Cities around the world have experienced reduced levels of air pollution during the COVID-19 pandemic, which served as a bit of silver lining during a global tragedy. In a new study published by Cell Press, researchers found that cleaner air in the Indian capital of Delhi has allowed more sunlight to reach solar panels, enhancing the production of solar power.
“Delhi is one of the most polluted cities on the planet,” said study first author Ian Marius Peters. “Moreover, India enacted a drastic and sudden lockdown at the start of the pandemic. That means that reductions in air pollution happened very suddenly, making them easier to detect.”
In previous work, Peters’ team had investigated the impact of air pollution on how much sunlight reaches the ground, as well as its effect on the output of solar power. The researchers had installed a photovoltaic (PV) system in Delhi to measure the amount of solar radiation, or the level of insolation, reaching solar panels.
For the current study, the team analyzed insolation data recorded by the photovoltaic system before and during the COVID-19 shutdown.
The analysis showed that in late March, the amount of sunlight reaching the solar panels in Delhi increased by 8 percent compared to the same dates over the previous three years. Air quality and particulate matter data indicated that reduced pollution levels were a major cause for the rise in solar power production.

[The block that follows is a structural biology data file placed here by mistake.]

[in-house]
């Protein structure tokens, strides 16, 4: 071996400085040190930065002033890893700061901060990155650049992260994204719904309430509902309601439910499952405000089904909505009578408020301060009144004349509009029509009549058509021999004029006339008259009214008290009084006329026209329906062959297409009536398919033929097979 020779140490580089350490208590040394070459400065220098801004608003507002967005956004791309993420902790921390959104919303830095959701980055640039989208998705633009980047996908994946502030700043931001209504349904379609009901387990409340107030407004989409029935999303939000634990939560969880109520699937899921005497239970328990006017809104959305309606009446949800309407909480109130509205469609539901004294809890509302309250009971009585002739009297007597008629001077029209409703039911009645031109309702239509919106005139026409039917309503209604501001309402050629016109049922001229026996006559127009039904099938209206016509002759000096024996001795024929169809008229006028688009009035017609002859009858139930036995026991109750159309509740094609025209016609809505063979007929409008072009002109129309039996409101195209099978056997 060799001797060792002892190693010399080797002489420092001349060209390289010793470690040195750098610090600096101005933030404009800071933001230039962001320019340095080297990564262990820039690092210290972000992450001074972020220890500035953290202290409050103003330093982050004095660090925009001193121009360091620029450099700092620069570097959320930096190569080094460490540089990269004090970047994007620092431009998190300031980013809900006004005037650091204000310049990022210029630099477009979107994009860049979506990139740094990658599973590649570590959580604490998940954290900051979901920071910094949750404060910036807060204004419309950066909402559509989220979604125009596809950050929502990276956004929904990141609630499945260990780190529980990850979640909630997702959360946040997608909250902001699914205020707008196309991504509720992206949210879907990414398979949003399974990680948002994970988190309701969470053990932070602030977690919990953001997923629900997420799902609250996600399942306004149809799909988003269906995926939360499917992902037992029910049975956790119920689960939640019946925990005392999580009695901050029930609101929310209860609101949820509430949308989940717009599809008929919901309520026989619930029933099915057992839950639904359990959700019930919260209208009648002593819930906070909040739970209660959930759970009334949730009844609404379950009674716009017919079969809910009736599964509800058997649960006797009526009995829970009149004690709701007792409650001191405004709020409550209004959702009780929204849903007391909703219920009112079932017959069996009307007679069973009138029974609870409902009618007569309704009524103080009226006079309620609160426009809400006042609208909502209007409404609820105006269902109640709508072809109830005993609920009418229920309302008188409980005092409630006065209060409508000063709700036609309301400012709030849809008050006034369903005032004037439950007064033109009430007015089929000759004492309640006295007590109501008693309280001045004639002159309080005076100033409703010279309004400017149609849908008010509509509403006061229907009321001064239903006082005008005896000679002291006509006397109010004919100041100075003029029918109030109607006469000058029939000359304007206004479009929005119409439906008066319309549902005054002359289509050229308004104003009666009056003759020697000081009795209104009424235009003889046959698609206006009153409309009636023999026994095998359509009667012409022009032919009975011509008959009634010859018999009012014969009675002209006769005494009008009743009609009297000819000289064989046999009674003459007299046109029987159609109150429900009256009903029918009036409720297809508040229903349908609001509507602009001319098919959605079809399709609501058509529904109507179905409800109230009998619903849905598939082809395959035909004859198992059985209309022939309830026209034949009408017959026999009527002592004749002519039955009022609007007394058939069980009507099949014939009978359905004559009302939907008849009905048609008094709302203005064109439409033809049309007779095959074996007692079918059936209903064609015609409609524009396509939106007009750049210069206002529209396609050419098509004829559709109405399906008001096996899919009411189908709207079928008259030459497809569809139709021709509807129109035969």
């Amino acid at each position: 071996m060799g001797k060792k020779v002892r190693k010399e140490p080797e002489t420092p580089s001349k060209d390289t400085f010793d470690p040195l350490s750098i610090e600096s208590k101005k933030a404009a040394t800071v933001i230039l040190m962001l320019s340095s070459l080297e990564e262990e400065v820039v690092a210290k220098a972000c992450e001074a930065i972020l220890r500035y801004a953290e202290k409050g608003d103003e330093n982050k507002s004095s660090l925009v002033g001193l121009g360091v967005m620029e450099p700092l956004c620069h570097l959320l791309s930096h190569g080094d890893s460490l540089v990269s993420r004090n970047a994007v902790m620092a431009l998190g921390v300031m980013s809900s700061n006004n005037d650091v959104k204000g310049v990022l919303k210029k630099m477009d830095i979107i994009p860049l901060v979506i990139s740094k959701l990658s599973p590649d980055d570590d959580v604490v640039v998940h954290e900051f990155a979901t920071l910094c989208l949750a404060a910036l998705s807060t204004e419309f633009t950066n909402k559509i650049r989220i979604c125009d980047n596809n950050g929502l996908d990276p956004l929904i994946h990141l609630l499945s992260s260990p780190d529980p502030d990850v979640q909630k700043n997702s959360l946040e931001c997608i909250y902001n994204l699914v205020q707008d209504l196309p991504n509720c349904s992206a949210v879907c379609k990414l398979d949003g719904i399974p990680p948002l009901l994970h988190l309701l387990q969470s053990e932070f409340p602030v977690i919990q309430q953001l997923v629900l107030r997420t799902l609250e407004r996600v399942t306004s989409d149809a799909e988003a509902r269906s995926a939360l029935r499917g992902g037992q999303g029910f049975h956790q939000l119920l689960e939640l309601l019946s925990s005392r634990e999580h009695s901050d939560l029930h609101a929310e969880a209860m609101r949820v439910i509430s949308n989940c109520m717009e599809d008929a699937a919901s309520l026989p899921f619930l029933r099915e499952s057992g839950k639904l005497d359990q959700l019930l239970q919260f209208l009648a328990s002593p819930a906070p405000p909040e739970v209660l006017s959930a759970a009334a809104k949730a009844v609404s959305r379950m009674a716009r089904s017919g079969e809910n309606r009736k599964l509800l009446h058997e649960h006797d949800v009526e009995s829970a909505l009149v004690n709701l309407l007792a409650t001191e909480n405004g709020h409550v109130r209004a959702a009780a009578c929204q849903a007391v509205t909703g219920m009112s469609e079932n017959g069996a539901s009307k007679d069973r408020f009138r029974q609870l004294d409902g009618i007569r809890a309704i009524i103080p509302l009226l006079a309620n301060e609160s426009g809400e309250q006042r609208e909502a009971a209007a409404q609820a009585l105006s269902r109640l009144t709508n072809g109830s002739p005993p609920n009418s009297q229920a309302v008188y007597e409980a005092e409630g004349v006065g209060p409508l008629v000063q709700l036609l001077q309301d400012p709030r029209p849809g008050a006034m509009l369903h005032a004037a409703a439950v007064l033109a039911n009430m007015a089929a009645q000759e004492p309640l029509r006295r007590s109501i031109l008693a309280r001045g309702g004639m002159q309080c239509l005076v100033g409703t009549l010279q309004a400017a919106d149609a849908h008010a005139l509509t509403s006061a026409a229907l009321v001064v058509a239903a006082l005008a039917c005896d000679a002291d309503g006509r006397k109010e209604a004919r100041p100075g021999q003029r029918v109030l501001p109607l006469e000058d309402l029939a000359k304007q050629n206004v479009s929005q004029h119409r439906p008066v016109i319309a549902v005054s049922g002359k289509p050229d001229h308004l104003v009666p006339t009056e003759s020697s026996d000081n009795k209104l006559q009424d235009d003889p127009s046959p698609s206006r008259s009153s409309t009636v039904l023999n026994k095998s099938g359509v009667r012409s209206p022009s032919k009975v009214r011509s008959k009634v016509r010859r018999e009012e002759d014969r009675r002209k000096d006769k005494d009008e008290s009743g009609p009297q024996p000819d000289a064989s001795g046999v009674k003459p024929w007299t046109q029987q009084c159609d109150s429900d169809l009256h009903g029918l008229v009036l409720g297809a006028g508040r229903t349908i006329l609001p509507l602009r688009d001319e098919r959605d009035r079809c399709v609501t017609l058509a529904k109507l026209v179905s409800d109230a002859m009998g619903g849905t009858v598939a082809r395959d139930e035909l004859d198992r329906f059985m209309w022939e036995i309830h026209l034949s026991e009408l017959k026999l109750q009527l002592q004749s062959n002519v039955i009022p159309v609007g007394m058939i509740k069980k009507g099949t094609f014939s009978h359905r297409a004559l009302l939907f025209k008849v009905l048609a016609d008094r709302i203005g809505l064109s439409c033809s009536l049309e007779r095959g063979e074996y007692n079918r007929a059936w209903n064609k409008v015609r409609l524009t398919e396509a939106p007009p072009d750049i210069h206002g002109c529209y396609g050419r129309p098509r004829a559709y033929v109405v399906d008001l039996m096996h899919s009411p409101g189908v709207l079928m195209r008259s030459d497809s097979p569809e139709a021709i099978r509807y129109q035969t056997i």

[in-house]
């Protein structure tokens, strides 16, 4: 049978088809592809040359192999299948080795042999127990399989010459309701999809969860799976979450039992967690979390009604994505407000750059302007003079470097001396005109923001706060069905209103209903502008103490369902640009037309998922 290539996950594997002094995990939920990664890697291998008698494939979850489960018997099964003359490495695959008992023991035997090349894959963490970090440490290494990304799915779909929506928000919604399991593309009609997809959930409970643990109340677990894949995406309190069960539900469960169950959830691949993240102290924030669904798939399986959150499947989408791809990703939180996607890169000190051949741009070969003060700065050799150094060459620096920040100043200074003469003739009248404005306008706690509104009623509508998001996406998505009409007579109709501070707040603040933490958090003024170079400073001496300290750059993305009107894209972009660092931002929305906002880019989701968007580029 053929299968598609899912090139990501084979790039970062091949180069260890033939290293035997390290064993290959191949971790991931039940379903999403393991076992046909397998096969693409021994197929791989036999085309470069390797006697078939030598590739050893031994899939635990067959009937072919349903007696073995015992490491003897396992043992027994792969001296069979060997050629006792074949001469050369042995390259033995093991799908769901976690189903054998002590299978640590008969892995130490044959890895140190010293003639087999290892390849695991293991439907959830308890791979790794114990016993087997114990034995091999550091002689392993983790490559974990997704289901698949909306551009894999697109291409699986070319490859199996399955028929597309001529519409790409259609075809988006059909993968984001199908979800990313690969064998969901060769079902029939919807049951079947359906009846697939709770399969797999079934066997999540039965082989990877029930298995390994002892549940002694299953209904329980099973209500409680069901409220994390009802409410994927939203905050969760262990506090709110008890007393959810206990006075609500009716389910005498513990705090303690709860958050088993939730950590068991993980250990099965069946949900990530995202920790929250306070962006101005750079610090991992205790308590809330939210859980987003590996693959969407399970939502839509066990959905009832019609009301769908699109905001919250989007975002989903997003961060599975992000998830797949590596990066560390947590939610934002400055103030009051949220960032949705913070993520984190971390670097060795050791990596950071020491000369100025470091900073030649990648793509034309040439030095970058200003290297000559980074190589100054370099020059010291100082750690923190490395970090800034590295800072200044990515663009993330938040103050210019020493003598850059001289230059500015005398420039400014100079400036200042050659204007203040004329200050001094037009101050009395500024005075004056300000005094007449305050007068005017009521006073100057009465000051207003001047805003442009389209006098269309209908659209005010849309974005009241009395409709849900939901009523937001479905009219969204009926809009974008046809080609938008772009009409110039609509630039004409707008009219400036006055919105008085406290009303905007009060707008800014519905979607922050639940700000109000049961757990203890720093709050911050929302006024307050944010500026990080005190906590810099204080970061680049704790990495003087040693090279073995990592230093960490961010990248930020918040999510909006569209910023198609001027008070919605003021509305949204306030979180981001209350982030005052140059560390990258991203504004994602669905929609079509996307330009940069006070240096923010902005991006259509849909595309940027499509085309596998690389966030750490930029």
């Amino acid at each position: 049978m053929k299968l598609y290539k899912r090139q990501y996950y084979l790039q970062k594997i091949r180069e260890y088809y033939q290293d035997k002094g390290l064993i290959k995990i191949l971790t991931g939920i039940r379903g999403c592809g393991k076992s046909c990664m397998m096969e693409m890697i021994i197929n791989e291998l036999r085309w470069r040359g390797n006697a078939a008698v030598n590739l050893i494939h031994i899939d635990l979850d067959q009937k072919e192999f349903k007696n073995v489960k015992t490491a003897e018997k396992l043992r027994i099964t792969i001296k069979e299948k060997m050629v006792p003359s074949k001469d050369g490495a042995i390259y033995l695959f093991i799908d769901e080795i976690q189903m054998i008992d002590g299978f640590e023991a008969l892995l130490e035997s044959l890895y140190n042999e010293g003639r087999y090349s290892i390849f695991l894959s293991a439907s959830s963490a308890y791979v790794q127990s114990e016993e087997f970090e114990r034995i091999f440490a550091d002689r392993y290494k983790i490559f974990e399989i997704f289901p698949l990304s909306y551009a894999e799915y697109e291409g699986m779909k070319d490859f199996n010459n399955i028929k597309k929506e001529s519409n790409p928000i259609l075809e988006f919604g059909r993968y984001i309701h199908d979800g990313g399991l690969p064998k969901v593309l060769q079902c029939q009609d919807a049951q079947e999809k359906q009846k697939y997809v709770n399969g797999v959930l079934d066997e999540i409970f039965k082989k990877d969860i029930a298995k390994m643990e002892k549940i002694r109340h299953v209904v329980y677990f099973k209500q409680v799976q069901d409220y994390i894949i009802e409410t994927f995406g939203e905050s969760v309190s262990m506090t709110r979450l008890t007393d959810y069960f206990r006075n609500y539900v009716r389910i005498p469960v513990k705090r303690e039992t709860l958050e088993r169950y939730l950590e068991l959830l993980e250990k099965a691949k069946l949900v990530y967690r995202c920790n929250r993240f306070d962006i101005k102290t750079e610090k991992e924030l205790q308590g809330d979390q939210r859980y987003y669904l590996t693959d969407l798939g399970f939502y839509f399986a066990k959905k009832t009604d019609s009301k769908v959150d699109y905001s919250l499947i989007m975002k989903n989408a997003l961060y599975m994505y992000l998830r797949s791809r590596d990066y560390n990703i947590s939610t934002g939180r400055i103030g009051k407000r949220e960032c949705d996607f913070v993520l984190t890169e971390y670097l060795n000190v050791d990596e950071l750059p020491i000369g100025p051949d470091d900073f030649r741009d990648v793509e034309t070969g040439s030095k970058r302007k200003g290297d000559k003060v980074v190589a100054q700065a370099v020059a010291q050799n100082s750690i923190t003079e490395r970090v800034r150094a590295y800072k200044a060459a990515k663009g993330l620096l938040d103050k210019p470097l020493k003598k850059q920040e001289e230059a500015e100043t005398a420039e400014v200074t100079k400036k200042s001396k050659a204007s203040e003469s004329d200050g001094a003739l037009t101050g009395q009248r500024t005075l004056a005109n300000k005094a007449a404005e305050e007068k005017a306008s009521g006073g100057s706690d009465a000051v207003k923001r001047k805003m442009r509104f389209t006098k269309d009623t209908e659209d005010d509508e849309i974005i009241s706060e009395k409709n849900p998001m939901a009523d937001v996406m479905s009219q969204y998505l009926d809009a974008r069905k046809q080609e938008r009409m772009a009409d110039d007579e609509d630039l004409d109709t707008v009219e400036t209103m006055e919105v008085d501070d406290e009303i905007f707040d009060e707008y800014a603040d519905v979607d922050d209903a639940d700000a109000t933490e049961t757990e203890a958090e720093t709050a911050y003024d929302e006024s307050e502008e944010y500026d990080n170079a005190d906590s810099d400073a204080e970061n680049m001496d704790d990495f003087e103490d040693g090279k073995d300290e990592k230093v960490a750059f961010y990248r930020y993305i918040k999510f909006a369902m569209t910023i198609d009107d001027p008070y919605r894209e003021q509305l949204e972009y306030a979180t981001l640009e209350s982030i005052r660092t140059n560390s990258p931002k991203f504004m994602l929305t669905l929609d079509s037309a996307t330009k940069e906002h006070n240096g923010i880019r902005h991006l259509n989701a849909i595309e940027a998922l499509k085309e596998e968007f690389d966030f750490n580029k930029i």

“The increase that we saw is equivalent to the difference between what a PV installation in Houston would produce compared with one in Toronto,” said Peters. “I expected to see some difference, but I was surprised by how clearly the effect was visible.”
According to the researchers, the findings provide a solid foundation to further study the impact of air pollution on solar resources. They expect to find increased solar power output in other areas where air was cleaner due to lockdown measures.
“The pandemic has been a dramatic event in so many ways, and the world will emerge different than how it was before,” said Peters. “We’ve gotten a glimpse of what a world with better air looks like and see that there may be an opportunity to ‘flatten the climate curve.'”
“I believe solar panels can play an important role, and that going forward having more PV installations could help drive a positive feedback loop that will result in clearer and cleaner skies.”
The study is published in the journal Joule.
By Chrissy Sexton, Earth.com Staff Writer